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Zen and Ink Painting | 13th–16th century

"Zen and Ink Painting | 13th–16th century"

Japanese Gallery (Honkan) Room 3  August 17, 2021 (Tue) - September 26, 2021 (Sun)

Verse of Praise Written on the Anniversary of Nan'in Kokushi's Death (detail)
By Seisetsu Shōchō, Nanbokuchō period, 1337

Zen Buddhism was introduced from China, and had widespread influence on culture in Japan. Zen does not stress elaborate rituals or the study of sacred texts. Rather, it teaches that meditation and daily tasks, even cooking and cleaning, are the way to spiritual enlightenment. In the 13th century, monks brought Zen to Japan as a complete school of Buddhist thought.

These monks also brought the latest cultural practices from China. One of them was ink painting, which uses expressive lines and delicate gradations to portray nature and people. Ink painting spread beyond Zen temples and became a major artistic tradition in Japan.

Another practice was calligraphy by Zen masters, which was prized for its spiritual and aesthetic value. Along with the painting and calligraphy shown here, Zen Buddhism influenced tea ceremony, garden design, and many other forms of art.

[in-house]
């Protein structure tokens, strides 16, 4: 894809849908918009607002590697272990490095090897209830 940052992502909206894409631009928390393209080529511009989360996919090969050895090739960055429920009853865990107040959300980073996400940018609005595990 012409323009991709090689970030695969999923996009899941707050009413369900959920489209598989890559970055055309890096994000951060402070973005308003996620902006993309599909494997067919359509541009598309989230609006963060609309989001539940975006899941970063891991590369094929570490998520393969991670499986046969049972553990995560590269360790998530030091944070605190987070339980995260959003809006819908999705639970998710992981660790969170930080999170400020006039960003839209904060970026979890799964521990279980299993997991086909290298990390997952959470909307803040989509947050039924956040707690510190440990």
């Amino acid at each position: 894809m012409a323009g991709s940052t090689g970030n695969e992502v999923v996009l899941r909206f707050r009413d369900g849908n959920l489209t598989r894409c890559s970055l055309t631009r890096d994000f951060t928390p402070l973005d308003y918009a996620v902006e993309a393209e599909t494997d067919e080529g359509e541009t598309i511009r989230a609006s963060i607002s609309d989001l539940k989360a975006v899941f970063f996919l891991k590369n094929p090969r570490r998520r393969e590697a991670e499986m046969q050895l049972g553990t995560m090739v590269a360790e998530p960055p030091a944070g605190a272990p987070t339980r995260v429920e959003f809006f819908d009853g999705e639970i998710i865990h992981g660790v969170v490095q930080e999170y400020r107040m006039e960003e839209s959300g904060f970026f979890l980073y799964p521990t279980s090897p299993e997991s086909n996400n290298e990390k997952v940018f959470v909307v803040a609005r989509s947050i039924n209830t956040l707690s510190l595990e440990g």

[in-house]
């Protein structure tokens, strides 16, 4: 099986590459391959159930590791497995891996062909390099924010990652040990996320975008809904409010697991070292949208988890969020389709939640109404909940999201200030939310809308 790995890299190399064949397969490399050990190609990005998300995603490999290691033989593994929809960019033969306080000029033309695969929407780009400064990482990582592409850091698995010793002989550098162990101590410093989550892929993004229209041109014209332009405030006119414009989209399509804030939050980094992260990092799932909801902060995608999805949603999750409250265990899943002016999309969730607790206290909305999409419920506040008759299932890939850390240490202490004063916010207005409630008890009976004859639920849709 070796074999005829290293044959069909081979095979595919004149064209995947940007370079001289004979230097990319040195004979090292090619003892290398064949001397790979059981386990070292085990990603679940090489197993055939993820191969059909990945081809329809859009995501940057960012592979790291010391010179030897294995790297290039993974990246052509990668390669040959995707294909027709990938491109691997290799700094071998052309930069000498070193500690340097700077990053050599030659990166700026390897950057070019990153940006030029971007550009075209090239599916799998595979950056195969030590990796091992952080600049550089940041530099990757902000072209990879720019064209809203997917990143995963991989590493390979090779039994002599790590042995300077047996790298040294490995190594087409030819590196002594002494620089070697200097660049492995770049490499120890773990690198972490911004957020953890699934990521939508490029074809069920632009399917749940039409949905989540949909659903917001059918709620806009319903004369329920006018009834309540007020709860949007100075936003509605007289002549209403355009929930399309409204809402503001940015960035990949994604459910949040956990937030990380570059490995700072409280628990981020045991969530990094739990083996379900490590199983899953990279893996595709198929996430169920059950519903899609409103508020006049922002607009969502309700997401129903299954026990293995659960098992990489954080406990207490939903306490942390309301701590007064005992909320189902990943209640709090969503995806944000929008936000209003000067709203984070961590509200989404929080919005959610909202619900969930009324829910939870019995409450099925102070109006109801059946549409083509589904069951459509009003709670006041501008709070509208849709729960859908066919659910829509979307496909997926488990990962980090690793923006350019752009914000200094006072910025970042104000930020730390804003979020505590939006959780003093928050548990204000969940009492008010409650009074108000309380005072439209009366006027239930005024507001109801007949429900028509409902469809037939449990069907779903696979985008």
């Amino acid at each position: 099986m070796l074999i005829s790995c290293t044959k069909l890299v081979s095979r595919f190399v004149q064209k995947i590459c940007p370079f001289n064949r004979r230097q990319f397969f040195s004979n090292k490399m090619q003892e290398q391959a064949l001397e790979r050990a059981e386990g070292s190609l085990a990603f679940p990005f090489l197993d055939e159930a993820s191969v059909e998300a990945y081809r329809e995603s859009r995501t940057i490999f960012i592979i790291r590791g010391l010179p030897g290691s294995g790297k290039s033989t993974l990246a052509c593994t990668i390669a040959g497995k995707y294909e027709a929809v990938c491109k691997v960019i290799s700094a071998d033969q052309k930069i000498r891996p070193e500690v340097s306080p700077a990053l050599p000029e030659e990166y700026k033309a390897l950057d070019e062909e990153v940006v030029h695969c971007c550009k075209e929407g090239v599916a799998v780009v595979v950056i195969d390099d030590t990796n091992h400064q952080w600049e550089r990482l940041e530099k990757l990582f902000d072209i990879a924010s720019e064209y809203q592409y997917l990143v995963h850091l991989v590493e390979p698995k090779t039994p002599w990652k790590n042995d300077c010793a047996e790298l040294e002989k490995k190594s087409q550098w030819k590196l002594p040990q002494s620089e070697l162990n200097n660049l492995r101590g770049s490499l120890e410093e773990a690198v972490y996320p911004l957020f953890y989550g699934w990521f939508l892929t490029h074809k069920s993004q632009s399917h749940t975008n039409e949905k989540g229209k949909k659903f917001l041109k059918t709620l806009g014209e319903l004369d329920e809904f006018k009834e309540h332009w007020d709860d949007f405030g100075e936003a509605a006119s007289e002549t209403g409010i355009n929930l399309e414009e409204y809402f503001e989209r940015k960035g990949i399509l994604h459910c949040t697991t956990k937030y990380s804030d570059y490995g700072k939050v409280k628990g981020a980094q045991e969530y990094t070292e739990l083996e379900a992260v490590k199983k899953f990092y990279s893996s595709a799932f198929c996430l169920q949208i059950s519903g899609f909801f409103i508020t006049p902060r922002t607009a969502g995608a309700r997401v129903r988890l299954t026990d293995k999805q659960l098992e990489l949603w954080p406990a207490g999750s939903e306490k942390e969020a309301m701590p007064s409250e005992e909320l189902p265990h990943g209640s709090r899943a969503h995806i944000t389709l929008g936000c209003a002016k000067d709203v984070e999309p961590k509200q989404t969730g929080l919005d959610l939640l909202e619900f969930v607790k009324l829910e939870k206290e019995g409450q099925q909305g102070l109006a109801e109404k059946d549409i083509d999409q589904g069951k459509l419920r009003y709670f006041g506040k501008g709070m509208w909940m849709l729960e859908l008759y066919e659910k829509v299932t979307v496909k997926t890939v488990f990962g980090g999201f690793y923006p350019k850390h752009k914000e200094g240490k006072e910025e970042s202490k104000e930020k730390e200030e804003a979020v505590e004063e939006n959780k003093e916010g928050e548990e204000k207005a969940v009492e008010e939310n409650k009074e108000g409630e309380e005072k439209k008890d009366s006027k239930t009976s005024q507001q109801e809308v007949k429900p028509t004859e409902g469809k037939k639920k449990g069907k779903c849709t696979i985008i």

Major Work(s) on Exhibit 2 results
Designation Name Amount Creation Excavation Period Acquisition Ownership Comment
_MD_RECOMMEND Verse of Praise Written on the Anniversary of Nan'in Kokushi's Death By Seisetsu Shōchō (1274–1339) Nanbokuchō period, 1337 (Engen 2) B-2747
_MD_RECOMMEND Important Cultural Property Historical Figures Attributed to Kanō Motonobu (1477–1559), Formerly sliding door paintings that decorated the abbot's study of Daisen-in, a subtemple of Daitoku-ji Temple, Kyoto Muromachi period, 16th century A-293
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